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O tell me where did Katy live,
And what did Katy do?
And was she fair and young,


And yet so wicked, too?

Did Katy love a naughty man,

Or kiss more cheeks than one?

I warrant Katy did no more

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Dear me! I'll tell you all about

My fuss with little Jane,

And Ann, with whom I used to walk So often down the lane,

And all that tore their locks of black,

Or wet their eyes of blue,

Pray tell me, sweetest Katydid,
What did poor Katy do?

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Ah no! the living oak shall crash,
That stood for ages still,

The rock shall rend its mossy base
And thunder down the hill,

Before the little Katydid

Shall add one word, to tell

The mystic story of the maid

Whose name she knows so well.

Peace to the ever-murmuring race!
And when the latest one

Shall fold in death her feeble wings

Beneath the autumn sun,

Then shall she raise her fainting voice And lift her drooping lid,

And then the child of future years

Shall hear what Katy did.


Now, by the blessed Paphian queen,
Who heaves the breast of sweet sixteen;
By every name I cut on bark

Before my morning star grew dark;
By Hymen's torch, by Cupid's dart,

By all that thrills the beating heart;
The bright black eye, the melting blue,—

I cannot choose between the two.

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I saw a row of twenty beams;

From every beam a rope was hung,

In every rope a lover swung;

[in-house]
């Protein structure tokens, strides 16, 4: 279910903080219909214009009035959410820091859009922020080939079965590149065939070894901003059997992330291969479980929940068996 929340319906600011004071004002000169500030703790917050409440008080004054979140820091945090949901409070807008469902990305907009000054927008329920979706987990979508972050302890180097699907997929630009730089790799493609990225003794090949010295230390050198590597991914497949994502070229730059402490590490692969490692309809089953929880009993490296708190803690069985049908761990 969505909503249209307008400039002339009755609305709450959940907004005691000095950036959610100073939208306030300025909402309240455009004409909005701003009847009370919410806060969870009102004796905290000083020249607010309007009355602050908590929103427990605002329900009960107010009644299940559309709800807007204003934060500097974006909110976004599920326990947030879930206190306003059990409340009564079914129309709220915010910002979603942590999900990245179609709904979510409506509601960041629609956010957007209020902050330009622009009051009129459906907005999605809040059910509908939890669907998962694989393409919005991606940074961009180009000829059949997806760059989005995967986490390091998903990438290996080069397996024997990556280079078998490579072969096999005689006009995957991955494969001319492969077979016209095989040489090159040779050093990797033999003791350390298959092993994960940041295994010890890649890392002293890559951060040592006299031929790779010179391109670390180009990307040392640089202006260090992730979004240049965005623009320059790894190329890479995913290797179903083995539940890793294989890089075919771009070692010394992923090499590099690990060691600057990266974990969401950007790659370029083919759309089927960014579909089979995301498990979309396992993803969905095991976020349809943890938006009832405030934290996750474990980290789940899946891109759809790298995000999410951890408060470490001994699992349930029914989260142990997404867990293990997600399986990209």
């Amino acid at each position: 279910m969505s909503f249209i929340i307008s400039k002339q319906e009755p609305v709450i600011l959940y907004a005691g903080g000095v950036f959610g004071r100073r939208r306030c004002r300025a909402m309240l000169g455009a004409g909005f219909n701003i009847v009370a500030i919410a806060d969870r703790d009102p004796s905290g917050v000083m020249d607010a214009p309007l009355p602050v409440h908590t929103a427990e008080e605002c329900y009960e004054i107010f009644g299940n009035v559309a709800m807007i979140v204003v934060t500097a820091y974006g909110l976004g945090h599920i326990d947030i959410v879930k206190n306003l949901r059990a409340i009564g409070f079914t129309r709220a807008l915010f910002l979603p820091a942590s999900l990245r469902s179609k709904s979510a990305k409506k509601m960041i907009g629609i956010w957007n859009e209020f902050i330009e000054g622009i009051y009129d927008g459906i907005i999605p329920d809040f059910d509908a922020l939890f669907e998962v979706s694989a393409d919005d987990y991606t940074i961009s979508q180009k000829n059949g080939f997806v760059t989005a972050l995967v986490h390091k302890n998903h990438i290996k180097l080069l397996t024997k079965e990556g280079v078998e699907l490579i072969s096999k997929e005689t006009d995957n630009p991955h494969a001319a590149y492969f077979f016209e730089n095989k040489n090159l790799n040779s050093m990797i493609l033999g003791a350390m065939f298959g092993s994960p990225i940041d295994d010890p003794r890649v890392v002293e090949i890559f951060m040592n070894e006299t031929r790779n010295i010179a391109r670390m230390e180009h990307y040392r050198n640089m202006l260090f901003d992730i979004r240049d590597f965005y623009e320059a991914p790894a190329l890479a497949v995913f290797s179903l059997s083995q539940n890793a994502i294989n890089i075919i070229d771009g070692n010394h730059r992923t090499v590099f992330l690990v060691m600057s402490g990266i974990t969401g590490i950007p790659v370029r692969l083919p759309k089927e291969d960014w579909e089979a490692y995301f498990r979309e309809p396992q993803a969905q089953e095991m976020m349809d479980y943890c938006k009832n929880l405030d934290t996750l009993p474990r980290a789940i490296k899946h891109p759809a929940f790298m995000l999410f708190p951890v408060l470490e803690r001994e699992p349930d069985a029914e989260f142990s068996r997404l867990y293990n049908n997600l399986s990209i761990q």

I asked the hue of every eye,

That bade each luckless lover die;
Ten shadowy lips said, heavenly blue,

And ten accused the darker hue.

I asked a matron, which she deemed
With fairest light of beauty beamed;

She answered, some thought both were fair,-
Give her blue eyes and golden hair.
I might have liked her judgment well,
But, as she spoke, she rung the bell,
And all her girls, nor small nor few,
Came marching in, their eyes were blue.

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I asked a maiden; back she flung

The locks that round her forehead hung,
And turned her eye, a glorious one,
Bright as a diamond in the sun,
On me, until beneath its rays

I felt as if my hair would blaze;

She liked all eyes but eyes of green;

She looked at me; what could she mean?

Ah! many lids Love lurks between,
Nor heeds the coloring of his screen;
And when his random arrows fly,
The victim falls, but knows not why.
Gaze not upon his shield of jet,
The shaft upon the string is set;

Look not beneath his azure veil,
Though every limb were cased in mail.

Well, both might make a martyr break
The chain that bound him to the stake;
And both, with but a single ray,
Can melt our very hearts away;

And both, when balanced, hardly seem
To stir the scales, or rock the beam;
But that is dearest, all the while,

That wears for us the sweetest smile.

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